As soon as Mohandas invented the new philosophy, it was so difficult for him to choose its name that a contest was held: the creator of the best term would receive some money. Gandhi’s relative Maganlal Gandhi suggested the combination of two words meaning “truth” and “polite insistence”.
The success in Africa gave the philosopher hope that he could be useful to his own country, too. Many European and American social leaders liked his ideas. Rabindranath Tagore was the first one who called the man “Mahatma” that could be translated as “high-souled”.
In 1915, Gandhi came back to India and joined the political fight for independence. The father’s assistance gave him the chance to enter the Indian National Congress. However, Mahatma’s ideas were not welcomed by everyone.
The new philosophy was based on the principles of non-violent resistance and civil disobedience. Gandhi’s followers were expected to reject all privileges and titles given by the British empire, quit their jobs in the police, army, and civil service, and stop buying English goods. At the same time, many bureaucrats were ignited by the idea of independence.
In 1919, Gandhi appealed for the country for the first time and asked to hold a peaceful strike and show disobedience. Millions of people did not go to work: they were walking the streets, spreading words about freedom and independence. However, the situation was out of control at some point: the crowd got aggressive, and the police interfered; some people became victims.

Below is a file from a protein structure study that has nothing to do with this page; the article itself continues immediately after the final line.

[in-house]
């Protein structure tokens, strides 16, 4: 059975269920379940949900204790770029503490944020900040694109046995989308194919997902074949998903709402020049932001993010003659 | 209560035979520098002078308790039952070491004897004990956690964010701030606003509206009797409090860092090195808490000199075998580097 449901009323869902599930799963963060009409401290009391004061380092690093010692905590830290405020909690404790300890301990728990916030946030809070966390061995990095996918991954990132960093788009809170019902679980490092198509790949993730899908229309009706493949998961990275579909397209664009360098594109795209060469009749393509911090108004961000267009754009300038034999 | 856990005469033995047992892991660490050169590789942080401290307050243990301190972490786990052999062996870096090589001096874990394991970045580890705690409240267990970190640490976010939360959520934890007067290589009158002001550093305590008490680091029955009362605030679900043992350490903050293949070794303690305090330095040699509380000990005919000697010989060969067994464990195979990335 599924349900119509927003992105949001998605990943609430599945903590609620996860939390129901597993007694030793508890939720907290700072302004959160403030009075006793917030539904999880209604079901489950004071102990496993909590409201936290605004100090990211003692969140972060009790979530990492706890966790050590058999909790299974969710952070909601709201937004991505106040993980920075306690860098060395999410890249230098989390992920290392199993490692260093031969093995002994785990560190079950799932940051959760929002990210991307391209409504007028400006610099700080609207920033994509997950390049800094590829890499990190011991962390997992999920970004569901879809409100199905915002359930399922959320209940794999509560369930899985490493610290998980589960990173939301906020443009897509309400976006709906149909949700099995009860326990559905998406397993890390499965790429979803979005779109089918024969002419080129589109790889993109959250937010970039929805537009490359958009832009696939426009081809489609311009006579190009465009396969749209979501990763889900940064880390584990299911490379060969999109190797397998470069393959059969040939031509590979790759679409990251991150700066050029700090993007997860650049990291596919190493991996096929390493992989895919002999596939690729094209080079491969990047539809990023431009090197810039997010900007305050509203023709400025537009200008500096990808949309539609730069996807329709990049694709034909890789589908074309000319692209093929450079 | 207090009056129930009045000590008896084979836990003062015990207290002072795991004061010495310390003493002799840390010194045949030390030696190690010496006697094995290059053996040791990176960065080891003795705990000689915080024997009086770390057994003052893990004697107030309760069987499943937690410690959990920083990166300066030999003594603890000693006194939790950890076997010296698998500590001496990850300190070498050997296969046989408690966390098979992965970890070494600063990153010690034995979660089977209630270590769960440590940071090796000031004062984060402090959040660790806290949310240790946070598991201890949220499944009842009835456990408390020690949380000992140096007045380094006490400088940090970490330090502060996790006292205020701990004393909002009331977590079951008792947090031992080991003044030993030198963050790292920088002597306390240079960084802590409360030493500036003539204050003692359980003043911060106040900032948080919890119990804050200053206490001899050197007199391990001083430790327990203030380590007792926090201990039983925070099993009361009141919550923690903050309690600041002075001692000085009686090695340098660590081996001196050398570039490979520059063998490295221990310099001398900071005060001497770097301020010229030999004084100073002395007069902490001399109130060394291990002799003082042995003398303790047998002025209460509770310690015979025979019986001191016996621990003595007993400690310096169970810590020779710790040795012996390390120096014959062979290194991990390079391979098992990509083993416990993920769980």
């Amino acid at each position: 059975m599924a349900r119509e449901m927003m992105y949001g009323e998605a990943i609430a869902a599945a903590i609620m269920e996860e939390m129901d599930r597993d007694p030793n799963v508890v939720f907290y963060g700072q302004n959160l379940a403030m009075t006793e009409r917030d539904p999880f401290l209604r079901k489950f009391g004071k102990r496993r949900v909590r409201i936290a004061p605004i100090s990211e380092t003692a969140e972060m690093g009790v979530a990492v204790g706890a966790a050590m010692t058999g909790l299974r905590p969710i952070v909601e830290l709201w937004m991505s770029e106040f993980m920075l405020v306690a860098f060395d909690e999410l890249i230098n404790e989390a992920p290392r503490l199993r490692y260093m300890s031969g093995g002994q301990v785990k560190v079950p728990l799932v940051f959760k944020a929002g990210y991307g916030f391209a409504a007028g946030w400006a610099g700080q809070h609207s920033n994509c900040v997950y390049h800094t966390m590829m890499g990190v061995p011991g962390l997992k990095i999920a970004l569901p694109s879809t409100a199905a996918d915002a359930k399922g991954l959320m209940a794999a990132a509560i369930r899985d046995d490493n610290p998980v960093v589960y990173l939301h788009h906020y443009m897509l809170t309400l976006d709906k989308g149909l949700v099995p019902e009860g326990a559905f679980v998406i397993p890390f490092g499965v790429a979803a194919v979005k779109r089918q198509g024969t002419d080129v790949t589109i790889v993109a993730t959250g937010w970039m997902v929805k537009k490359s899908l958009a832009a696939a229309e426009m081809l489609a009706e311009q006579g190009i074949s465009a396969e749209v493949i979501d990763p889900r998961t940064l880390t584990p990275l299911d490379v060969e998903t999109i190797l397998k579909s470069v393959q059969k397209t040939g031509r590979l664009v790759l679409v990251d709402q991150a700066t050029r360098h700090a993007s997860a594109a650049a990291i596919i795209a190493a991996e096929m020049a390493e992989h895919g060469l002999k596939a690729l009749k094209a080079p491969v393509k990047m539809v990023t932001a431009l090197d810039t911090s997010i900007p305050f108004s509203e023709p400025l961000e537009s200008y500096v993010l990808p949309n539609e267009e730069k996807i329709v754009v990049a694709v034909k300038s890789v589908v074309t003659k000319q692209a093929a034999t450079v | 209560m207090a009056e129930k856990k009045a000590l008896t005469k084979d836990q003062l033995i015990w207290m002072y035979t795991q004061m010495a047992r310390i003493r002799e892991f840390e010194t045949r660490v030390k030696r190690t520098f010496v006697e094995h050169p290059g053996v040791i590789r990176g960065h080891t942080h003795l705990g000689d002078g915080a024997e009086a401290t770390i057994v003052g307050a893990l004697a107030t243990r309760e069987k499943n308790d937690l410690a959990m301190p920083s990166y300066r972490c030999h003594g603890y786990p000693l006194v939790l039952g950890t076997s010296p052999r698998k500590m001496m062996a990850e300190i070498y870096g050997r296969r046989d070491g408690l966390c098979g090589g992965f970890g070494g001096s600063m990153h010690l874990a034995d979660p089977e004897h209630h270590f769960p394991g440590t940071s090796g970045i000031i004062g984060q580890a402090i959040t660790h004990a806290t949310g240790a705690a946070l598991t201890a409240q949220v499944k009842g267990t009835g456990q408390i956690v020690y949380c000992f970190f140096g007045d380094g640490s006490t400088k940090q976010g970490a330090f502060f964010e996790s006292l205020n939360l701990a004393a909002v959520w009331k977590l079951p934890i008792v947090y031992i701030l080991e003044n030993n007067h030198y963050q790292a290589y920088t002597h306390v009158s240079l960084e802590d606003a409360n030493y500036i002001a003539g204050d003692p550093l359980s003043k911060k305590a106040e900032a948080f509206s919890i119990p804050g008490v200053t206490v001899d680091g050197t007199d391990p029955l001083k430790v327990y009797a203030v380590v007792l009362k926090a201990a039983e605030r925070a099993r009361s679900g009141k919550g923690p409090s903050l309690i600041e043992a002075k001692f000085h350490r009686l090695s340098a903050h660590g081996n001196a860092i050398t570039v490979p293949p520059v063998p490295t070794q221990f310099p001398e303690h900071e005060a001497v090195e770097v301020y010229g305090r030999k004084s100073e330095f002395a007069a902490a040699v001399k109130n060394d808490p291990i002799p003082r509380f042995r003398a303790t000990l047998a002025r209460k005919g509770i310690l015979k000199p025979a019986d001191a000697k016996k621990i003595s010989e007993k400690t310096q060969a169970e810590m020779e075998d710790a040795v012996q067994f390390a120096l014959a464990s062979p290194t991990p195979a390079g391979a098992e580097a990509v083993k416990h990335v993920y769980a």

Gandhi was arrested and sentenced to six years of prison as an initiator. The man served the sentence and returned to his usual life. Enemies did not pay much attention to him: they believed the philosopher was broken and finished his political career.
However, prison helped Mahatma revise his theory and find flaws in it. He established an ashram for people in need; it was located not far from a big industrial city, Ahmedabad. It was pretty clear: the man was going to protect his country and fight for its independence. Mahatma started a new stage in his activism and began to teach Gandhism.